In response to the recent spate of killings, some persons in St. Vincent and the Grenadines have called for the death penalty as a deterrent.
The death penalty remains on the books in St. Vincent and the Grenadines but has not been used for more than 20 years.
But Leader of the Opposition Godwin Friday noted at a press conference on Thursday that before someone can be executed for a killing, they must first be convicted.
Friday, a lawyer, further noted that a punishment is only a deterrent to the extent that someone feels that they might be apprehended for a crime.
He told the press conference that when he attended law school he did a course in sentencing, in which the professor outlined that the certainty of apprehension is a greater deterrent than the severity of the penalty.
“So if you say you are going to get 20 years for something and you know that the chance of ever being caught is very small, it doesn’t deter very many people. They call that a barking dog, an empty threat, so to speak,” Friday said.
He spoke of an article published in July in which commentator Rolin Stapleton produced a list of unsolved homicides in St. Vincent and the Grenadines since 2005.
“It is a long list for a country as small as ours of murders that are unsolved. And that is just the worst cases of crime in our country. What about praedial larceny, burglaries, the breaking of yachts and so on, where people just get fed up and leave because there is no real attention being paid with the urgency that is necessary to apprehend the perpetrators?” Friday said.
“… if you don’t have the enforcement necessary, then the laws on the books are just there as window dressing. And we have many laws in St. Vincent and the Grenadines like that. … in this matter, where it comes to public safety and security, that is so fundamental that you really can’t allow a situation to develop where people feel unsafe, where you have to be battened down in your homes and where you feel that St. Vincent and the Grenadines is slipping out of control,” Friday said.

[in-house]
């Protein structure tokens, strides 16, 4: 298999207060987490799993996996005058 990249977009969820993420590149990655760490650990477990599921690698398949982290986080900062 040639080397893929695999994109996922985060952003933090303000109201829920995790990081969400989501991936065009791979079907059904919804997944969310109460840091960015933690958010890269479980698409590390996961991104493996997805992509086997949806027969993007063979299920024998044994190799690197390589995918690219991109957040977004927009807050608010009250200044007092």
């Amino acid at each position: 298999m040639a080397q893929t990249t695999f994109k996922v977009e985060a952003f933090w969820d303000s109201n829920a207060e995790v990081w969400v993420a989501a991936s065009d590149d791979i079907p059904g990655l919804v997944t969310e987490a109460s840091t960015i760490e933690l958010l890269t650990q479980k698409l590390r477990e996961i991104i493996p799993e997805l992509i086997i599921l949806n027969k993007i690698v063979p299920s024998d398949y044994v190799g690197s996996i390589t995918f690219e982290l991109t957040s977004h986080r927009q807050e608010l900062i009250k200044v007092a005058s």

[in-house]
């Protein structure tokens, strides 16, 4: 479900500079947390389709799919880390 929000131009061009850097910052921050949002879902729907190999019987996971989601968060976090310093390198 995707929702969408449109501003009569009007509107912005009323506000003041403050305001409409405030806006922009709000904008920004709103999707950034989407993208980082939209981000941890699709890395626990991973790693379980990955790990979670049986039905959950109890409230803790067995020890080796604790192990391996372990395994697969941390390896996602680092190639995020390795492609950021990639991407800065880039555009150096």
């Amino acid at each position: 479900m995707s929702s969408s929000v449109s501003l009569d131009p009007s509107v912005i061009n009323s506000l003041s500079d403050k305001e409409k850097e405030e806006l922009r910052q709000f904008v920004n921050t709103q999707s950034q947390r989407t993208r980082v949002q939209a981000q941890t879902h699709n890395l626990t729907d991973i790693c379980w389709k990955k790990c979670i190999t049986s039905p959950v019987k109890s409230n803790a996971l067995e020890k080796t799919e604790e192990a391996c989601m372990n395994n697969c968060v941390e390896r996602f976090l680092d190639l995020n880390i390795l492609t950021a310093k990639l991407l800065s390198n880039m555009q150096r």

He said that when such a situation develops, it affects the economy and many of the nation’s youth leave because they think it is better to try their luck elsewhere.
“Comparatively speaking, you look at what’s happening in the rest of the OECS (Organisation of Eastern Caribbean States) countries. We have a higher murder rate than in St. Lucia. St. Lucia has a population of 180-something thousand persons. In 2016, I think they had 30 murders. We had 40. Our population is 110,000 persons.
“It is a situation that requires intervention. It can be remedied. It can be improved but it can only happen if we acknowledge there is a problem. We can’t put our head in the sand and pretend that it doesn’t exist,” Friday said.
He said he would prefer to have Christian Council coming out and saying that the crime situation is an urgent matter and invite the opposition to help call attention to it.
“… because I know when we speak about it, people dismiss it as being partisan, trying to score political points. But when your home is vandalised, when your loved one is injured, it doesn’t matter what your political stripe is. It happens and you want the police to intervene,” he said.